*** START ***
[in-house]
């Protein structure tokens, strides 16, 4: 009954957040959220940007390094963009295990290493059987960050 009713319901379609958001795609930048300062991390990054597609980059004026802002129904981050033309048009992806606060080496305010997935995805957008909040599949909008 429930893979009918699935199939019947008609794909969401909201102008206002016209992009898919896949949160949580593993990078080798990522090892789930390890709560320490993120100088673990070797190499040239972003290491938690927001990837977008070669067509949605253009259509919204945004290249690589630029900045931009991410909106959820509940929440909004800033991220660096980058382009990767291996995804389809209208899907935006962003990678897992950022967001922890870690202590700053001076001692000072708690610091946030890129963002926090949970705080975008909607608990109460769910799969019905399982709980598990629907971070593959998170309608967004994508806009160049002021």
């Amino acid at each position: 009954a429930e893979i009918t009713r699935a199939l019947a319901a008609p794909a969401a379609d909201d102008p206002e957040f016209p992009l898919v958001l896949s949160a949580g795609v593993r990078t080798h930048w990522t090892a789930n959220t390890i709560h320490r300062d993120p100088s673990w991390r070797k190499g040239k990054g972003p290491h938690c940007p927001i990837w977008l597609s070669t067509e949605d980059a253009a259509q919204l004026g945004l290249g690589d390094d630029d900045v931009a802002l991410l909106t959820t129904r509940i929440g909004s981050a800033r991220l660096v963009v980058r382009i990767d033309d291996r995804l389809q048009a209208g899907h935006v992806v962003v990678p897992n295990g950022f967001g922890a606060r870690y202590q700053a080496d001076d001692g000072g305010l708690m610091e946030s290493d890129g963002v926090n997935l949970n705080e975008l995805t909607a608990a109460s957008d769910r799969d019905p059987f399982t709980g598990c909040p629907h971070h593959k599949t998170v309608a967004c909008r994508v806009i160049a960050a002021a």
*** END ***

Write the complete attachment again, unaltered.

[in-house]
């Protein structure tokens, strides 16, 4: 009954957040959220940007390094963009295990290493059987960050 009713319901379609958001795609930048300062991390990054597609980059004026802002129904981050033309048009992806606060080496305010997935995805957008909040599949909008 429930893979009918699935199939019947008609794909969401909201102008206002016209992009898919896949949160949580593993990078080798990522090892789930390890709560320490993120100088673990070797190499040239972003290491938690927001990837977008070669067509949605253009259509919204945004290249690589630029900045931009991410909106959820509940929440909004800033991220660096980058382009990767291996995804389809209208899907935006962003990678897992950022967001922890870690202590700053001076001692000072708690610091946030890129963002926090949970705080975008909607608990109460769910799969019905399982709980598990629907971070593959998170309608967004994508806009160049002021």
């Amino acid at each position: 009954a429930e893979i009918t009713r699935a199939l019947a319901a008609p794909a969401a379609d909201d102008p206002e957040f016209p992009l898919v958001l896949s949160a949580g795609v593993r990078t080798h930048w990522t090892a789930n959220t390890i709560h320490r300062d993120p100088s673990w991390r070797k190499g040239k990054g972003p290491h938690c940007p927001i990837w977008l597609s070669t067509e949605d980059a253009a259509q919204l004026g945004l290249g690589d390094d630029d900045v931009a802002l991410l909106t959820t129904r509940i929440g909004s981050a800033r991220l660096v963009v980058r382009i990767d033309d291996r995804l389809q048009a209208g899907h935006v992806v962003v990678p897992n295990g950022f967001g922890a606060r870690y202590q700053a080496d001076d001692g000072g305010l708690m610091e946030s290493d890129g963002v926090n997935l949970n705080e975008l995805t909607a608990a109460s957008d769910r799969d019905p059987f399982t709980g598990c909040p629907h971070h593959k599949t998170v309608a967004c909008r994508v806009i160049a960050a002021a």